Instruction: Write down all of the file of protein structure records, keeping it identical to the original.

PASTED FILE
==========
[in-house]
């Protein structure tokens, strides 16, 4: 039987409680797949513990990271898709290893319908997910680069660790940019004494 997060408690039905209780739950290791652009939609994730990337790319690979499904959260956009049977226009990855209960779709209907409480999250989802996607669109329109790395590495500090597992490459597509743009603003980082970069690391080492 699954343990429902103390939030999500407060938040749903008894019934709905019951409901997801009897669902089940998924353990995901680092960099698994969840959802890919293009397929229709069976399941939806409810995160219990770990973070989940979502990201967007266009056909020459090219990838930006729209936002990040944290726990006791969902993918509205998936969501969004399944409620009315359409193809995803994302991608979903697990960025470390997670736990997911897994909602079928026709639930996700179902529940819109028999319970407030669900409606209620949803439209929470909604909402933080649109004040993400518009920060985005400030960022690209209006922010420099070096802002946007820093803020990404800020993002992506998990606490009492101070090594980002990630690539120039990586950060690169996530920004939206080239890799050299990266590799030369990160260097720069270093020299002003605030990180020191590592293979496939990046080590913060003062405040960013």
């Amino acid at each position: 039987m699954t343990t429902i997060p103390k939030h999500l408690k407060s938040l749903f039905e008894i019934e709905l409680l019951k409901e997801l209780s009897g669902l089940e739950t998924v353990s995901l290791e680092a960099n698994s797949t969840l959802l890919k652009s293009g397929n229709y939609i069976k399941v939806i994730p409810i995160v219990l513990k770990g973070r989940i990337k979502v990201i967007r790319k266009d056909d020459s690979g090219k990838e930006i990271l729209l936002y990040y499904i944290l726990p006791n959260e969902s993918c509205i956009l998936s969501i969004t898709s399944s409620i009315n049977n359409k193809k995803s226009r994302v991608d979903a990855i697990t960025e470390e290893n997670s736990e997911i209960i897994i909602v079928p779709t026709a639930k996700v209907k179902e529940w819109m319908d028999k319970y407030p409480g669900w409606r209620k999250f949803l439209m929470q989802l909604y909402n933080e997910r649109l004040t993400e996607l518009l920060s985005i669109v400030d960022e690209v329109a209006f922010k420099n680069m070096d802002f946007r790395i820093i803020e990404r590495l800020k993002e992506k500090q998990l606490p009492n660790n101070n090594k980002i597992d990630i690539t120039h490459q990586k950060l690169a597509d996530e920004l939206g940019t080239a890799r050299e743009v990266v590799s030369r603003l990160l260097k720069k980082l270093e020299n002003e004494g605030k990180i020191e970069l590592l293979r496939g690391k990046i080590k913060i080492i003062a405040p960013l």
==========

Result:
[in-house]
């Protein structure tokens, strides 16, 4: 039987409680797949513990990271898709290893319908997910680069660790940019004494 997060408690039905209780739950290791652009939609994730990337790319690979499904959260956009049977226009990855209960779709209907409480999250989802996607669109329109790395590495500090597992490459597509743009603003980082970069690391080492 699954343990429902103390939030999500407060938040749903008894019934709905019951409901997801009897669902089940998924353990995901680092960099698994969840959802890919293009397929229709069976399941939806409810995160219990770990973070989940979502990201967007266009056909020459090219990838930006729209936002990040944290726990006791969902993918509205998936969501969004399944409620009315359409193809995803994302991608979903697990960025470390997670736990997911897994909602079928026709639930996700179902529940819109028999319970407030669900409606209620949803439209929470909604909402933080649109004040993400518009920060985005400030960022690209209006922010420099070096802002946007820093803020990404800020993002992506998990606490009492101070090594980002990630690539120039990586950060690169996530920004939206080239890799050299990266590799030369990160260097720069270093020299002003605030990180020191590592293979496939990046080590913060003062405040960013």
């Amino acid at each position: 039987m699954t343990t429902i997060p103390k939030h999500l408690k407060s938040l749903f039905e008894i019934e709905l409680l019951k409901e997801l209780s009897g669902l089940e739950t998924v353990s995901l290791e680092a960099n698994s797949t969840l959802l890919k652009s293009g397929n229709y939609i069976k399941v939806i994730p409810i995160v219990l513990k770990g973070r989940i990337k979502v990201i967007r790319k266009d056909d020459s690979g090219k990838e930006i990271l729209l936002y990040y499904i944290l726990p006791n959260e969902s993918c509205i956009l998936s969501i969004t898709s399944s409620i009315n049977n359409k193809k995803s226009r994302v991608d979903a990855i697990t960025e470390e290893n997670s736990e997911i209960i897994i909602v079928p779709t026709a639930k996700v209907k179902e529940w819109m319908d028999k319970y407030p409480g669900w409606r209620k999250f949803l439209m929470q989802l909604y909402n933080e997910r649109l004040t993400e996607l518009l920060s985005i669109v400030d960022e690209v329109a209006f922010k420099n680069m070096d802002f946007r790395i820093i803020e990404r590495l800020k993002e992506k500090q998990l606490p009492n660790n101070n090594k980002i597992d990630i690539t120039h490459q990586k950060l690169a597509d996530e920004l939206g940019t080239a890799r050299e743009v990266v590799s030369r603003l990160l260097k720069k980082l270093e020299n002003e004494g605030k990180i020191e970069l590592l293979r496939g690391k990046i080590k913060i080492i003062a405040p960013l």